SHOCK OF THE TOURNAMENT — Germany’s early exit

If anyone tells you they thought the defending champions would not get out of the group, there is a very high chance that they are lying. They were ranked No.1 and, while they came into the tournament with a few issues (Leroy Sane dropped, Mezut Ozil and Ilkay Gundogan’s photo op with Turkish president Recep Erdogan), no one thought they would depart as early as they did. They were outclassed by Mexico, needed a last-minute winner against Sweden and looked clueless during their 2-0 defeat to South Korea — it was as embarrassing as it was surprising.

LOSER OF THE TOURNAMENT — Neymar

Where do we start? We could go with the pathetic diving and play acting which would have shamed a four-year-old, the fact he rarely hit the heights that would befit the most expensive player in the history of the game, or we could go with his ridiculous haircut. But what most embarrassed him was his naked narcissism. The fact is that Philippe Coutinho was Brazil’s best player in Russia, but Neymar insisted on taking all the free kicks and being the center of attention. The sooner he realizes that football is a team game and that there are players as good, if not better, than him then the sooner Brazil may win the World Cup again. As long as they pander to Neymar’s inflated opinion of himself they have little chance.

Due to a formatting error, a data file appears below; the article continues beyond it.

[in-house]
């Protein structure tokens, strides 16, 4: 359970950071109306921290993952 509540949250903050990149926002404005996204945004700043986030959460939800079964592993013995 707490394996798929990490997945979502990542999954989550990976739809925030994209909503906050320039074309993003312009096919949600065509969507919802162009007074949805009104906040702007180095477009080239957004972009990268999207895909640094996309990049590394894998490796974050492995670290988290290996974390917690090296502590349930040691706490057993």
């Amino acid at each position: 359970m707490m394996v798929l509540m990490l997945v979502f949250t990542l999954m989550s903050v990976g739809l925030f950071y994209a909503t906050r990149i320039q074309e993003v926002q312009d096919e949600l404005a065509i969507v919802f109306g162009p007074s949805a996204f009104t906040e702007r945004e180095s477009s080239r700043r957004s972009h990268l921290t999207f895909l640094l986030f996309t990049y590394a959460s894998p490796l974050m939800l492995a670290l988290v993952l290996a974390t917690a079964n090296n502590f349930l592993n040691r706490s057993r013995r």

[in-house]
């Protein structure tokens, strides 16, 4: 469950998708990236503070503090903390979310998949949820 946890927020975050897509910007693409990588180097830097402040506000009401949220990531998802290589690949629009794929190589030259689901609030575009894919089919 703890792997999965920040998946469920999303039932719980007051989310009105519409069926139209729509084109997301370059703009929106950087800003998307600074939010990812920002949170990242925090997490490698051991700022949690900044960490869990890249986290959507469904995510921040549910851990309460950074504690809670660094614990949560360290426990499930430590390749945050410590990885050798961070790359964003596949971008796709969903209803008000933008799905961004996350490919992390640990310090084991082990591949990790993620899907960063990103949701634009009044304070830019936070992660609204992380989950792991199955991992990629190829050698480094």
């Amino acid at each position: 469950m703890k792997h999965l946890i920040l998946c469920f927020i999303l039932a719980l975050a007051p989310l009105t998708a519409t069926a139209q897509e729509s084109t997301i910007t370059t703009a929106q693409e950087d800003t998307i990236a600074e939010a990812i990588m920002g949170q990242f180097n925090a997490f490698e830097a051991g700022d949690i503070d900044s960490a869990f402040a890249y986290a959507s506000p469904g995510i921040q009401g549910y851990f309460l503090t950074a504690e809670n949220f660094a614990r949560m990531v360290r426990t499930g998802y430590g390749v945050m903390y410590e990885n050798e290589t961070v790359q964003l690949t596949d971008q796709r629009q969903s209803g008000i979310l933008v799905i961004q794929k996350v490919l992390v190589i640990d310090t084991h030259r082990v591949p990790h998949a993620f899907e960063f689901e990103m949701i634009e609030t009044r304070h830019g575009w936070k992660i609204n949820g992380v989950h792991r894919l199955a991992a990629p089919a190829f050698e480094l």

TEAM OF THE TOURNAMENT. (3-5-2)

Goalkeeper — Jordan Pickford (England): Was the star of England’s unexpected march to the semifinals.

Defense — Raphael Varane (France): The best player in the best defense of the whole tournament, sheer class. Harry Maguire (England): Made a name for himself in Russia, will be around for many years to come. Diego Godin (Uruguay): As dominant and solid a defender as you are likely to find.

Midfield — Thomas Meunier (Belgium): In a side packed full of attacking talent Meunier proved one of the most dangerous attackers from deep. Ivan Perisic (Croatia): Brilliant on the ball and always a threat, Perisic was one of the key men behind Croatia’s run to the final. Luka Modric (Croatia): The best player on the ball in Russia was also the best player in the tournament. Paul Pogba (France): How Manchester United fans will wish he could reproduce his mature and dominating performances in Russia for them. Eden Hazard (Belgium): The best dribbler in Russia was always a constant menace for opposition defenses.